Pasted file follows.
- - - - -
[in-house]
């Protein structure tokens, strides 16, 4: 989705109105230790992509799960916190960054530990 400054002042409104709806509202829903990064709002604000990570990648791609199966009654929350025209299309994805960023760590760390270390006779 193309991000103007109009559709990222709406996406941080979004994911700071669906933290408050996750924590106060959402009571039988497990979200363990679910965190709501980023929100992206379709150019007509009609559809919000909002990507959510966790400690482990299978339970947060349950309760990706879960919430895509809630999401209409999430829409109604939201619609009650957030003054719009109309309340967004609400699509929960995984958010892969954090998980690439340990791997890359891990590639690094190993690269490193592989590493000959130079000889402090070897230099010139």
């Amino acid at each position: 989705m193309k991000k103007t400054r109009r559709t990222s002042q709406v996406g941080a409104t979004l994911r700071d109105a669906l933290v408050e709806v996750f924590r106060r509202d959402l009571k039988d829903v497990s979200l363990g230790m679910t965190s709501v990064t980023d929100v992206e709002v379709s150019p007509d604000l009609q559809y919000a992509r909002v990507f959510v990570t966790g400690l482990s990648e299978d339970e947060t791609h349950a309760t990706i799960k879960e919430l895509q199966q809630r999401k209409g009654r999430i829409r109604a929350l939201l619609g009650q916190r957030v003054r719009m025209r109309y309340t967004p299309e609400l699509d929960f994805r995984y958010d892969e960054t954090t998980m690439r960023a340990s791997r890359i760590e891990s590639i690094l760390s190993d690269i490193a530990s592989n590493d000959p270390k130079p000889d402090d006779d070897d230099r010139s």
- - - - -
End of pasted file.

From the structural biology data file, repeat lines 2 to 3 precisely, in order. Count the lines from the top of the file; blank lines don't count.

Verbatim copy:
């Protein structure tokens, strides 16, 4: 989705109105230790992509799960916190960054530990 400054002042409104709806509202829903990064709002604000990570990648791609199966009654929350025209299309994805960023760590760390270390006779 193309991000103007109009559709990222709406996406941080979004994911700071669906933290408050996750924590106060959402009571039988497990979200363990679910965190709501980023929100992206379709150019007509009609559809919000909002990507959510966790400690482990299978339970947060349950309760990706879960919430895509809630999401209409999430829409109604939201619609009650957030003054719009109309309340967004609400699509929960995984958010892969954090998980690439340990791997890359891990590639690094190993690269490193592989590493000959130079000889402090070897230099010139």
């Amino acid at each position: 989705m193309k991000k103007t400054r109009r559709t990222s002042q709406v996406g941080a409104t979004l994911r700071d109105a669906l933290v408050e709806v996750f924590r106060r509202d959402l009571k039988d829903v497990s979200l363990g230790m679910t965190s709501v990064t980023d929100v992206e709002v379709s150019p007509d604000l009609q559809y919000a992509r909002v990507f959510v990570t966790g400690l482990s990648e299978d339970e947060t791609h349950a309760t990706i799960k879960e919430l895509q199966q809630r999401k209409g009654r999430i829409r109604a929350l939201l619609g009650q916190r957030v003054r719009m025209r109309y309340t967004p299309e609400l699509d929960f994805r995984y958010d892969e960054t954090t998980m690439r960023a340990s791997r890359i760590e891990s590639i690094l760390s190993d690269i490193a530990s592989n590493d000959p270390k130079p000889d402090d006779d070897d230099r010139s």